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Andrew Bucholtz

After 22 years, an iconic moment has a new angle

Andrew Bucholtz
55 Yard Line

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The Saskatchewan Roughriders' 43-40 win over Hamilton at Toronto's SkyDome in 1989 remains one of the most memorable Grey Cup games ever. It was a spectacular offensive shootout, with Saskatchewan quarterback Kent Austin and Hamilton quarterback Mike Kerrigan both piling up the stats and legendary receivers like the Roughriders' Ray Elgaard and Don Narcisse and the Tiger-Cats' Tony Champion and Derrick McAdoo hauling in catch after catch. The kickers wound up having a huge impact too, with both Saskatchewan's Dave "Robokicker" Ridgway and Hamilton's Paul Osbaldiston hitting four field goals. Ridgway's final field goal to win the game with no time left has passed into the realm of legend all on its own, and it's frequently still referred to as just "The Kick". Now, after 22 years, there's a tremendous new view of The Kick, and it's got a story to match.

Most of the published angles of that field goal, like the great photo at right below taken by Ryan Remiorz of The Canadian Press or the famous photo by Bill Dubecky, are tightly-cropped vertical shots that give you a close look at Ridgway and defensive back and holder Glen Suitor (now a famed TSN analyst, of course), but of necessity, they can't quite capture the complete struggle that was going on in the trenches with the Tiger-Cats' attempt to block the kick. The photo at the top of this post does, though, and it's not from a professional photographer. In fact, as The Regina Leader-Post's Rob Vanstone (who literally wrote the book on the 1989 game) relates, it's a photo that was only recently passed on to him by Regina pediatric dentist Dan Avram, who happened to be sitting in the stands behind the uprights with a camera on that day:

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"I just held up the camera and hoped for the best,'' said the Regina-born Avram, who had a second-level end-zone seat at SkyDome (now the Rogers Centre) on Nov. 26, 1989. "I knew it was a pivotal moment in the game and I gave it a shot.''

Literally.

Avram was at the game with his brother, Darrell, who is a Regina eye surgeon. Darrell had purchased two Grey Cup tickets and flown to Toronto for the game. At the time, Dan Avram was taking post-graduate studies at the University of Toronto, which he attended from 1986 to 1990 before returning to the Queen City. During the '89 Grey Cup, he took a variety of images with his Canon Sure Shot point-and-shoot.

"I didn't know what I had until I developed the photo,'' Avram said.

Perhaps the most interesting element of Avram's photo is just how many Tiger-Cats are close to blocking the kick. The best chance may be for #61, who this 1989 roster tells me is Mike Walker; it looks like the ball isn't all that far from his hand at the specific moment of the photo. However, plenty of other players weren't all that far from breaking through either, including #62 (Ronnie Glanton) and #64 (Tim Lorenz). If any of those guys had broken through the line and blocked the kick, CFL history as we know it could be very different.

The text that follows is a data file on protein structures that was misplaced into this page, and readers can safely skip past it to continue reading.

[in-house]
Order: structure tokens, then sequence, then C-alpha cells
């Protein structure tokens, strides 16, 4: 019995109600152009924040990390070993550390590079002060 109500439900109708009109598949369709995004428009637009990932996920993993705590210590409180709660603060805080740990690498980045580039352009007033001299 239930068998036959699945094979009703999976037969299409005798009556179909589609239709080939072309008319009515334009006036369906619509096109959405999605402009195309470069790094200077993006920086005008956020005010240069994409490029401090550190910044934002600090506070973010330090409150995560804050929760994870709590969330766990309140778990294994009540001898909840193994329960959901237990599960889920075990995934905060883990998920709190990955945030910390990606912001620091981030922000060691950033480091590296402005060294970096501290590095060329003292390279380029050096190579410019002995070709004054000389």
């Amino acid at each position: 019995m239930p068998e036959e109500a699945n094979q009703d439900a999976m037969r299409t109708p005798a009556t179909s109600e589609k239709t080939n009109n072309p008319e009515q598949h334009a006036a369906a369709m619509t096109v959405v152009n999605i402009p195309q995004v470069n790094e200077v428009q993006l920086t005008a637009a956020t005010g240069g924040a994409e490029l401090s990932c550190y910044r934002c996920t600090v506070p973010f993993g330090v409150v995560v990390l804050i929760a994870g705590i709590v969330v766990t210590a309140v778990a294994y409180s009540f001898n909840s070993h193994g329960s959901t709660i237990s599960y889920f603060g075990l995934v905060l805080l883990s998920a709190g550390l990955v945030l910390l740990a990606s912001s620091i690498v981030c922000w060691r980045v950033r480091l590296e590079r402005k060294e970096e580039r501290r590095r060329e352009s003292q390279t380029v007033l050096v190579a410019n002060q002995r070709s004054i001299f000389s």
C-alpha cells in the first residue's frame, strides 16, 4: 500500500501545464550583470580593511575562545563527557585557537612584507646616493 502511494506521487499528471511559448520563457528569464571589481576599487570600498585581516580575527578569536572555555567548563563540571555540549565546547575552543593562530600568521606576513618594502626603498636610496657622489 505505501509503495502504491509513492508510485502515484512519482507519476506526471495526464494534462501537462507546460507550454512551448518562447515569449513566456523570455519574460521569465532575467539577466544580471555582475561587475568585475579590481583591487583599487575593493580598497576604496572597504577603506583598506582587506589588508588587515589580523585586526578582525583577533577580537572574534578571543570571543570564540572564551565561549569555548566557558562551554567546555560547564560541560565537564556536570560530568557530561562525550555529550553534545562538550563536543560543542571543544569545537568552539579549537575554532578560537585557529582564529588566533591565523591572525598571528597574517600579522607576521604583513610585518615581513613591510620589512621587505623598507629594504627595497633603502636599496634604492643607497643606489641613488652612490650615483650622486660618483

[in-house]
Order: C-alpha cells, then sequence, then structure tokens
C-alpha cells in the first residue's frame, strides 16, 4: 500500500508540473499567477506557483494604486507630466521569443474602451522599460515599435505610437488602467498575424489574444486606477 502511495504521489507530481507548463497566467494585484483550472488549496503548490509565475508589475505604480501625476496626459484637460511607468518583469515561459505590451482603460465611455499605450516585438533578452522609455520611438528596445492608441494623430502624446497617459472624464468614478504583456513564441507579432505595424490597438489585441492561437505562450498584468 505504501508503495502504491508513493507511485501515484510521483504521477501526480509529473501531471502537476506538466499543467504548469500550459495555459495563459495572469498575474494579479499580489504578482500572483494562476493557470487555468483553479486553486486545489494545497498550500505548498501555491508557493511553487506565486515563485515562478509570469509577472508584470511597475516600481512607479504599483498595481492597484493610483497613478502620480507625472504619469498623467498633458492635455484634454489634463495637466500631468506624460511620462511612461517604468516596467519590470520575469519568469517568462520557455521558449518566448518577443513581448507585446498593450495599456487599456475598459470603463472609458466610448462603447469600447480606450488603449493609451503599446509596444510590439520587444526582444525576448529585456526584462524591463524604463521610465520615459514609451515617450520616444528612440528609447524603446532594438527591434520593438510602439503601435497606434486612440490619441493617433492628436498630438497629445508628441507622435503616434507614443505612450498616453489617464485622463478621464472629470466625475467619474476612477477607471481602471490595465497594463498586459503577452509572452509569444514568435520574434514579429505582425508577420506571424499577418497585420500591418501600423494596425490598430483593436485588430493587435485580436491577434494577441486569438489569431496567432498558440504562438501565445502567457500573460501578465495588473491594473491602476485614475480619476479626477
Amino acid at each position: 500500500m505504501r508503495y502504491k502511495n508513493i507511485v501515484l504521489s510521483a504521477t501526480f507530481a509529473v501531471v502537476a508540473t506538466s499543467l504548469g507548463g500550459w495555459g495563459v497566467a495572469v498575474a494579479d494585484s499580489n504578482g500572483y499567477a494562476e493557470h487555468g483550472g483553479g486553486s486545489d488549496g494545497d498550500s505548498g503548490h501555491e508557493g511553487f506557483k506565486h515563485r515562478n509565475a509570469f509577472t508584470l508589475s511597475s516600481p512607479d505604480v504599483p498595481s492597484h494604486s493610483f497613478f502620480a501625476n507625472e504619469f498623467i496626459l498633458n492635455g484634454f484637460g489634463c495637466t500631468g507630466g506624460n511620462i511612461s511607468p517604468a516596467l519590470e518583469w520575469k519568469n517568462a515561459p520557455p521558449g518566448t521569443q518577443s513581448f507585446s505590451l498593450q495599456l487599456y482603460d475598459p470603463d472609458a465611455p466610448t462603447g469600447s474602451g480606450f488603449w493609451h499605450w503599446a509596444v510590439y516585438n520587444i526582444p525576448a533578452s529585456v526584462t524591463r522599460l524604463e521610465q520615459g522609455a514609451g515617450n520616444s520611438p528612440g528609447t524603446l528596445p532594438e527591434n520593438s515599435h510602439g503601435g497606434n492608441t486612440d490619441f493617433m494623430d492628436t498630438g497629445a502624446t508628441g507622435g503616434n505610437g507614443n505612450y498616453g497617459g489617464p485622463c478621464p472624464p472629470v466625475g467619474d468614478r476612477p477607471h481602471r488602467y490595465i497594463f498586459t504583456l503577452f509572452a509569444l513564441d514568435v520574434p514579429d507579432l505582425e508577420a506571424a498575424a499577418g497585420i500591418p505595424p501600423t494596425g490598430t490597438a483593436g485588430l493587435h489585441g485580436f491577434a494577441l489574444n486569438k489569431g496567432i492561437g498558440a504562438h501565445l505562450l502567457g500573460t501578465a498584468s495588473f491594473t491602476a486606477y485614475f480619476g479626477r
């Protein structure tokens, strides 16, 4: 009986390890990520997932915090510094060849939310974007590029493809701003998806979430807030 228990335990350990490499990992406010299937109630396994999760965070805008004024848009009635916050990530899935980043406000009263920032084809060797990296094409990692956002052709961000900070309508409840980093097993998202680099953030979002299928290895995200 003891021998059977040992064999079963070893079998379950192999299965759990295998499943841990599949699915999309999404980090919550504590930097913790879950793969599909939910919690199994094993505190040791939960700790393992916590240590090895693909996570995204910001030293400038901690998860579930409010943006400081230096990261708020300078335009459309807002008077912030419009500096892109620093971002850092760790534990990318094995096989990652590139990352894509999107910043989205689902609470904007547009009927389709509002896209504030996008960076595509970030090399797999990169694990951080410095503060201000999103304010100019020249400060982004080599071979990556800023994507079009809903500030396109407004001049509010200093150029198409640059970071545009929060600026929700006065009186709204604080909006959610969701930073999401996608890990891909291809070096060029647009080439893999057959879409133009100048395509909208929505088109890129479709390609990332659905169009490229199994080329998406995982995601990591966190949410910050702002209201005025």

Keep in mind that Saskatchewan's triumph capped off an unbelievable year in the CFL that saw the John Gregory-coached Roughriders go 9-9 in the regular season, but roll past the 10-8 Calgary Stampeders, 16-2 Edmonton Eskimos and 12-6 Hamilton Tiger-Cats to claim their first Grey Cup since 1966. It was a surprising breakthrough after a long history of being good but not quite good enough; in the Ron Lancaster era from 1966 to 1976, the team made the West Final for a still-standing CFL record 11-straight years, but they only went to the Grey Cup five times and only won it once in that span. Rider fandom generally remained strong over the years despite some lean seasons, but would the Riders be the economic force they are today without that 1989 championship? It's impossible to tell, and for that, Saskatchewan has Ridgway's kick to thank.

That makes it particularly notable that Ridgway's a big fan of this photo, too. Avram gave him a framed copy after a few years, and Ridgway told Vanstone it captures the moment perfectly.

"Isn't that a fabulous picture?'' Ridgway continued. "It's one of those shots that's a lifetime picture. So many people have seen Bill Dubecky's great photo, showing my follow-through and Glen after he pinned the ball, with Tim McCray blocking on the right outside (of the frame).

"One thing about Dan's photo is that he caught everybody - not only the lines for both teams, but the ball as it was in flight. It's a nanosecond - a millisecond - of good fortune.

"Think about it. A lot of people don't understand that the ball is travelling 80 to 100 feet per second right after it is kicked. That is a really tough shot to get. It really is a spectacular picture, especially for someone who has never seen it before.''

Avram's shot is indeed a spectacular picture of an unforgettable kick. It illustrates that even decades after the fact, the CFL's history is still valuable and important. Moreover, the past isn't written in stone; as Vanstone's book and Avram's photo illustrate, it's still quite possible to find new elements and angles on events decades later. This photo's a particularly interesting new angle, perfectly capturing the emotion, the closeness and the significance of one of the CFL's most legendary moments.

*Correction: This post originally referred to Glen Suitor as a quarterback. He spent his CFL career as a defensive back.

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